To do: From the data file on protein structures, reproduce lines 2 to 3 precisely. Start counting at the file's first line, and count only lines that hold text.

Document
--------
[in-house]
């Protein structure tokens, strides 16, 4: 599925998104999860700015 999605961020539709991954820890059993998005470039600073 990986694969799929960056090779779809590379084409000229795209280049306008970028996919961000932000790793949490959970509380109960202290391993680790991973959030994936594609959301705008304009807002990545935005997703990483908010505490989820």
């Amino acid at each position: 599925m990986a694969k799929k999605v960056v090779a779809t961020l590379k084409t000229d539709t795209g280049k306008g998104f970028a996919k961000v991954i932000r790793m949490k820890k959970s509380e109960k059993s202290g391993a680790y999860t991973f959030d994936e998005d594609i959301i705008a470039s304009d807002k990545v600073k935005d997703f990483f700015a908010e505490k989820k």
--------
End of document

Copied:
């Protein structure tokens, strides 16, 4: 599925998104999860700015 999605961020539709991954820890059993998005470039600073 990986694969799929960056090779779809590379084409000229795209280049306008970028996919961000932000790793949490959970509380109960202290391993680790991973959030994936594609959301705008304009807002990545935005997703990483908010505490989820």
């Amino acid at each position: 599925m990986a694969k799929k999605v960056v090779a779809t961020l590379k084409t000229d539709t795209g280049k306008g998104f970028a996919k961000v991954i932000r790793m949490k820890k959970s509380e109960k059993s202290g391993a680790y999860t991973f959030d994936e998005d594609i959301i705008a470039s304009d807002k990545v600073k935005d997703f990483f700015a908010e505490k989820k």